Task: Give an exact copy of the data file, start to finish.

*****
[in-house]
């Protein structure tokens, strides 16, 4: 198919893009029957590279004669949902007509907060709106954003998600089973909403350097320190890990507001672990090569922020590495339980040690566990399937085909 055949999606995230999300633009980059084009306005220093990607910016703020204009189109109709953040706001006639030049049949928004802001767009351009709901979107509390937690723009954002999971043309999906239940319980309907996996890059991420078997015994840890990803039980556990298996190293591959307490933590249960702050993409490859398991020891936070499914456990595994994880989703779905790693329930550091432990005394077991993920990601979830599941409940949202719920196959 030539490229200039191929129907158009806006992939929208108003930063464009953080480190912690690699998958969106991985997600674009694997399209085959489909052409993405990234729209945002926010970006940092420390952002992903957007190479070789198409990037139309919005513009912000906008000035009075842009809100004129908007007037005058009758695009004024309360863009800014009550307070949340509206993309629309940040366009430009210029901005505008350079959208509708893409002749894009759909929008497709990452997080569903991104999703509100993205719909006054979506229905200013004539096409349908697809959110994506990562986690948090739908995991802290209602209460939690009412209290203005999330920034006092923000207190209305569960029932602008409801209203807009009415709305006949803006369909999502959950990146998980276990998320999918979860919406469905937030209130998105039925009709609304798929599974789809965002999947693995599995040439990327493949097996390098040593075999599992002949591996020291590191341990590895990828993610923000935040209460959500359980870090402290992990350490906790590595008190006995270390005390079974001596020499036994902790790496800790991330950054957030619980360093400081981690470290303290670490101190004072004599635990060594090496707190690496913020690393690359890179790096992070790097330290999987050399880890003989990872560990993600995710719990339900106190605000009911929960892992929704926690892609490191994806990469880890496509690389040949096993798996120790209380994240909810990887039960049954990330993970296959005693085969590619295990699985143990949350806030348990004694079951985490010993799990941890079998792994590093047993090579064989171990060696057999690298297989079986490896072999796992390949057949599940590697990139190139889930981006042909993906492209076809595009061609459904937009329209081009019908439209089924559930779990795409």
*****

[in-house]
């Protein structure tokens, strides 16, 4: 198919893009029957590279004669949902007509907060709106954003998600089973909403350097320190890990507001672990090569922020590495339980040690566990399937085909 055949999606995230999300633009980059084009306005220093990607910016703020204009189109109709953040706001006639030049049949928004802001767009351009709901979107509390937690723009954002999971043309999906239940319980309907996996890059991420078997015994840890990803039980556990298996190293591959307490933590249960702050993409490859398991020891936070499914456990595994994880989703779905790693329930550091432990005394077991993920990601979830599941409940949202719920196959 030539490229200039191929129907158009806006992939929208108003930063464009953080480190912690690699998958969106991985997600674009694997399209085959489909052409993405990234729209945002926010970006940092420390952002992903957007190479070789198409990037139309919005513009912000906008000035009075842009809100004129908007007037005058009758695009004024309360863009800014009550307070949340509206993309629309940040366009430009210029901005505008350079959208509708893409002749894009759909929008497709990452997080569903991104999703509100993205719909006054979506229905200013004539096409349908697809959110994506990562986690948090739908995991802290209602209460939690009412209290203005999330920034006092923000207190209305569960029932602008409801209203807009009415709305006949803006369909999502959950990146998980276990998320999918979860919406469905937030209130998105039925009709609304798929599974789809965002999947693995599995040439990327493949097996390098040593075999599992002949591996020291590191341990590895990828993610923000935040209460959500359980870090402290992990350490906790590595008190006995270390005390079974001596020499036994902790790496800790991330950054957030619980360093400081981690470290303290670490101190004072004599635990060594090496707190690496913020690393690359890179790096992070790097330290999987050399880890003989990872560990993600995710719990339900106190605000009911929960892992929704926690892609490191994806990469880890496509690389040949096993798996120790209380994240909810990887039960049954990330993970296959005693085969590619295990699985143990949350806030348990004694079951985490010993799990941890079998792994590093047993090579064989171990060696057999690298297989079986490896072999796992390949057949599940590697990139190139889930981006042909993906492209076809595009061609459904937009329209081009019908439209089924559930779990795409």